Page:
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The Mauritanian: Downer by the Bay

The film leaves one wondering how much stronger an impact it might have made had it been released a decade ago

The Mauritanian: taking a moratorium on irony.
The Mauritanian: taking a moratorium on irony.

‘This is a true story.” The presence of this disclaimer (or a reasonable variation thereof) at the outset of a picture suggests a license to speak truth to power. But a corking yarn without a storyteller to spin it is a recipe for a flat soufflé, On paper, The Mauritanian has both the story and the teller, yet it never rises to the occasion, despite its best efforts.

For those who didn’t know (my hand is raised), Mauritania is a country located on the northwest coast of Africa. It is here where the story opens, with our lead Mohamedou Ould Slahi (Tahar Rahim), a titular sub-Saharan native, returning home for a family wedding. A police escort arrives, and in no time, the guest of honor is a few steps away from taking a perp walk to Guantanamo Bay as Mauritania’s most wanted, framed as Al Qaeda’s head recruiter and one of the organizers of 9/11.

Enter Nancy Hollander (Jodie Foster), a civil rights defender looking to “pick a pro-bono fight,” who positions herself squarely in Slahi’s corner. Whether or not he is guilty of the charges is irrelevant to Hollander; her job is to prove whether the U.S. government has sufficient evidence to warrant a stay in the Bay. (Were it up to Uncle Sam. Slahi would spend his forever in Cuba’s Strawberry Fields, taking the rap for a crime for which he was never convicted.) Shailene Woodley co-stars as Teri Duncan, Hollander’s interpreter, who continues on the job long after it’s been determined that Slahi is fluent in English. But as good as Foster is, she gives her co-players little in the way of spontaneous behavior off of which to bounce.

Military prosecutor Stuart Couch (Benedict Cumberbatch) has a personal stake in taking the case; a friend was on board the second plane that hit the World Trade Center. When asked if he’d like to lead the prosecution, his reply isn’t a question of if, but rather, “When do we start?” At least the courtroom confrontations are mercifully brief.

It could very well be an example of too much, too late — the film leaves one wondering how much stronger an impact it might have made had it been released a decade ago, when the mere thought of Donald Rumsfeld caused gag reflexes across America to kick in. This is not the first time audiences have been allowed access to what’s come to be known as our modern day equivalent to a medieval chamber of horrors. And with his experience working in both documentary realism (One Day in September, Touching the Void) and confined space (the gripping submarine thriller Black Sea), Kevin Macdonald seemed the perfect director to act as our guide. His documentarian’s eye guides us through the film’s intricate, flashback-within-flashback structure without breaking a sweat, but too often, screenwriters Michael Bronner, Rory Haines, and Sohrab Noshirvani’s nesting doll structure comes up hollow. There is one uniquely horrifying form of torture to which the film introduces audiences: forget waterboarding or the non-stop blare of death metal; here, guards in the market for sadistic kicks visit the prison library and relieve novels of their closing chapters. ★★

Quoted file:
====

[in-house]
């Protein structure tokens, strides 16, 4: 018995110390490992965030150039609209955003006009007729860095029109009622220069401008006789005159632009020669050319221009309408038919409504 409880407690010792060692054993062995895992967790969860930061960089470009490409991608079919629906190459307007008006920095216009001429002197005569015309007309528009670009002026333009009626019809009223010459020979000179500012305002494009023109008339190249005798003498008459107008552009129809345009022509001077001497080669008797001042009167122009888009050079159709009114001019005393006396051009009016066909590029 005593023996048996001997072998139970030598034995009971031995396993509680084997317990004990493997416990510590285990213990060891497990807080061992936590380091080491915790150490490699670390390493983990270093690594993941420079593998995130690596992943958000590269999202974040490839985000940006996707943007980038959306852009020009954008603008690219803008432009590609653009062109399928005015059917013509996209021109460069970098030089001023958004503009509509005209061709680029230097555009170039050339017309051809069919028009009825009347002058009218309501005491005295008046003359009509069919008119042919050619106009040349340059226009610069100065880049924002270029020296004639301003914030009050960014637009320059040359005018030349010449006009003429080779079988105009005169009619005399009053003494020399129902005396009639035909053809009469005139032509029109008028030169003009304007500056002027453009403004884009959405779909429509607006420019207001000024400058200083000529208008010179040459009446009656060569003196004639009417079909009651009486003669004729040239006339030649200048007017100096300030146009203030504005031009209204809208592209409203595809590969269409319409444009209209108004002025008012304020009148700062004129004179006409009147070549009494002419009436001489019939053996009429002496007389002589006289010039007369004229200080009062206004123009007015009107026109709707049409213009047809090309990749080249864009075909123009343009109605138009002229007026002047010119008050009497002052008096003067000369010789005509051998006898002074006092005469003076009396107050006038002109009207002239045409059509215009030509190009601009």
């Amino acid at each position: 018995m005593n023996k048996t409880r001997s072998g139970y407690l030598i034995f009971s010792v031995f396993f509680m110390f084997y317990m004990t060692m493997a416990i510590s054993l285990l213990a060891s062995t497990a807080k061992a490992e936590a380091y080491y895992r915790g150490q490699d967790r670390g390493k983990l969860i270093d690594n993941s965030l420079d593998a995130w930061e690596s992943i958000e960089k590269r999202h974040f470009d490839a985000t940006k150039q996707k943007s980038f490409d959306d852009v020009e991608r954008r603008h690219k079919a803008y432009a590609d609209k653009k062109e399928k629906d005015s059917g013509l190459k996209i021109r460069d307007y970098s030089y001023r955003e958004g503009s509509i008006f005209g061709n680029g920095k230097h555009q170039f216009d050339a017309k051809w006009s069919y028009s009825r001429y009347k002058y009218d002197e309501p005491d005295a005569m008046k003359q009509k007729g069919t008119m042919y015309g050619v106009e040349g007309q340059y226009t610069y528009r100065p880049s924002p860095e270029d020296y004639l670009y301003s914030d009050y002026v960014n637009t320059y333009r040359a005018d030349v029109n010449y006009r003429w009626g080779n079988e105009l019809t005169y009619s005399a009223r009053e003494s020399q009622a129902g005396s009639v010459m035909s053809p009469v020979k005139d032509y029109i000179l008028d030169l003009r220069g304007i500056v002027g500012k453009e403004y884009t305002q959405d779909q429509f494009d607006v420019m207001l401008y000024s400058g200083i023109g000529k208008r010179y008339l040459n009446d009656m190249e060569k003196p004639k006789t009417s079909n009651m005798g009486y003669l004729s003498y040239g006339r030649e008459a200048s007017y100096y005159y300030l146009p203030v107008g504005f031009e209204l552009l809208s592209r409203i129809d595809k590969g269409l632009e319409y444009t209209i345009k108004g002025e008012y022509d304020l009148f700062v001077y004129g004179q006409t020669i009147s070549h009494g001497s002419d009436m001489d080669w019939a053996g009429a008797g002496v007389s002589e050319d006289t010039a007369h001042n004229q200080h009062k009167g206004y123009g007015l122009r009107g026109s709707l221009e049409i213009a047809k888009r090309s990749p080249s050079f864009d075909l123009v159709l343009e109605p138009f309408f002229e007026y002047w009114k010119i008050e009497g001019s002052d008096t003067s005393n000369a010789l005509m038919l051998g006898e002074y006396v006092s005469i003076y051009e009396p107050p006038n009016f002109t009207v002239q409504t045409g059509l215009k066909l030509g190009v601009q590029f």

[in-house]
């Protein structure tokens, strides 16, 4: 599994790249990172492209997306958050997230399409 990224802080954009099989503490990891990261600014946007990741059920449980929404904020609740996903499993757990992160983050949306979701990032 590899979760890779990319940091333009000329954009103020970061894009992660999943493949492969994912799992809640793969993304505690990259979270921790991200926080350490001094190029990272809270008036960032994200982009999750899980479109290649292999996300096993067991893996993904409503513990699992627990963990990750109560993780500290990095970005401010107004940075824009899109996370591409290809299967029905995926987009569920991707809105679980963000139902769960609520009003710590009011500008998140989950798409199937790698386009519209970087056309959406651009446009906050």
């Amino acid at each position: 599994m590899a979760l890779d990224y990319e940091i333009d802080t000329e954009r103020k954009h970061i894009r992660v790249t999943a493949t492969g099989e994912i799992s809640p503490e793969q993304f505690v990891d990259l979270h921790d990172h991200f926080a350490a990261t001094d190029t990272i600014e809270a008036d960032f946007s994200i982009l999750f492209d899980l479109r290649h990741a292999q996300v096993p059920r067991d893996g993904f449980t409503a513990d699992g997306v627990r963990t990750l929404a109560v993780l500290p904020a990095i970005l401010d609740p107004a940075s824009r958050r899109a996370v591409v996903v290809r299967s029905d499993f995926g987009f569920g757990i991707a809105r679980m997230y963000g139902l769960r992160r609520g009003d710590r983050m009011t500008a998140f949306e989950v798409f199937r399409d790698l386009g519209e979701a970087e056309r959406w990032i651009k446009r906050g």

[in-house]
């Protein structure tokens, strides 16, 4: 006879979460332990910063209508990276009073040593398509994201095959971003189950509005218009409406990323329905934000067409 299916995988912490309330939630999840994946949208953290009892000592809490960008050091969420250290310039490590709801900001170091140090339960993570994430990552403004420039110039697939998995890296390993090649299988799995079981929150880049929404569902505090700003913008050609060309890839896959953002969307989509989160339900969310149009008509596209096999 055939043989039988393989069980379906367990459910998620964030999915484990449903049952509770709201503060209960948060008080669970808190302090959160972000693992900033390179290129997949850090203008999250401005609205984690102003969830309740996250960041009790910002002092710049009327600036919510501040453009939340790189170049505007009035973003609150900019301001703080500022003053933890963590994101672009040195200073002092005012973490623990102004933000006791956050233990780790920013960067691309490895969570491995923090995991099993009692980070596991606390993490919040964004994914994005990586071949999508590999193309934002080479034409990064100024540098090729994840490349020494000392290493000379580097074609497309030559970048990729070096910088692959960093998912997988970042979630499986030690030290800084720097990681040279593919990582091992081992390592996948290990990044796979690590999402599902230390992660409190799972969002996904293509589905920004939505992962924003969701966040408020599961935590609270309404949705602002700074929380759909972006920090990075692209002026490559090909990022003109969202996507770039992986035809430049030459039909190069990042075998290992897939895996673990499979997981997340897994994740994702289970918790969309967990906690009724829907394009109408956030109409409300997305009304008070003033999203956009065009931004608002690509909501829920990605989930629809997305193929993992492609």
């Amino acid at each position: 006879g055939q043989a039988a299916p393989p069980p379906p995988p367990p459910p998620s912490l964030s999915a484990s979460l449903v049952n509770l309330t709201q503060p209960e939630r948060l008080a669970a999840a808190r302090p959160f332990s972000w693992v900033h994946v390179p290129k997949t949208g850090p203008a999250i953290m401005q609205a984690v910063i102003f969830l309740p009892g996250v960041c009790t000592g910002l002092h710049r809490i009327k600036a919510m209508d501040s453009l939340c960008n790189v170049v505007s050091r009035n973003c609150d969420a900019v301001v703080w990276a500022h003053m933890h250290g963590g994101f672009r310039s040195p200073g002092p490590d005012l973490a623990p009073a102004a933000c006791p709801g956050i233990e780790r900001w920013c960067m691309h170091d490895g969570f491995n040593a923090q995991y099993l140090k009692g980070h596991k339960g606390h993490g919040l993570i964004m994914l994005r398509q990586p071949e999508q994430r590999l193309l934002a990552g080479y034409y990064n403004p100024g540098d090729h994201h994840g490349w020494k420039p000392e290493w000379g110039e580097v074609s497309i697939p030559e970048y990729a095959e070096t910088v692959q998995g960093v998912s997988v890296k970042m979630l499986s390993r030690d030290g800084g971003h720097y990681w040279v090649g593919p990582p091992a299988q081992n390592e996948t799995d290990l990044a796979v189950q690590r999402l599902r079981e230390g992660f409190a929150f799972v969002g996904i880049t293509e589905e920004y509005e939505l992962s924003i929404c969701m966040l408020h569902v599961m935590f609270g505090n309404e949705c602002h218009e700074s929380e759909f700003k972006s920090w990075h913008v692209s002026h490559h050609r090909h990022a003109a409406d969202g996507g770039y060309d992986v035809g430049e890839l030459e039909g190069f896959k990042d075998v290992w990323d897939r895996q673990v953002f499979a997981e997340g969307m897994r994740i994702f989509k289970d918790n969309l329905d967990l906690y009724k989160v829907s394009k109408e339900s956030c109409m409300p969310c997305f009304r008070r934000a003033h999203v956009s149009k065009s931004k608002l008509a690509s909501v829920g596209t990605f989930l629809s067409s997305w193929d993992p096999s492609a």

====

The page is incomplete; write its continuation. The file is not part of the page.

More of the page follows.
—Scott Marks

Video on Demand New Release Roundup

Coming 2 America — Much of the original has long faded from memory; the one moment still buzzing in my grey cells is the location of Zamunda, somewhere beyond the Paramount mountain. True to form for a sequel that is ostensibly a remake, the camera once again draws us past the logo into a world that’s more sitcom than extension, with characters returning each week to pretty much do the same thing as the week before. Only this time, it’s been over three decades since their last visit. It was a kick to see everyone reassemble, but in the service of what? Cameo performances by En Vogue, Salt-N-Pepa, and Gladys Knight and the Pips tende to push things closer in the direction of American Idol finale than laughter, something this comedy sorely lacks. Akeem’s (Eddie Murphy) stateside return now entails a search for a son the monarch didn’t know existed. Father to three daughters, Akeem follows the old dictum, “A man’s not a man unless he’s produced a son,” and the women of Zamunda are not allowed to ascend the throne. Rather than let “his balls go to waste,” as a friend of mine so aptly put it, there is one new wrinkle that this PG-13 followup has on its predecessor: the film’s plot is prevaricated on sexual assault. Heir to the throne Lavelle Junson (Jermaine Fowler) is the product of date rape. (His mother, played with neither shame nor subtlety by Leslie Jones, drugged Akeem.) At one point, a character expresses great self-reflexive insight on the subject of sequels: “If it’s good, why ruin it?” The four screenwriters — five if you count Murphy — should have heeded the advice of their own character. Quite the comedown from Dolemite Is My Name, the last pairing of Murphy and director Craig Brewer. 2021 — S.M.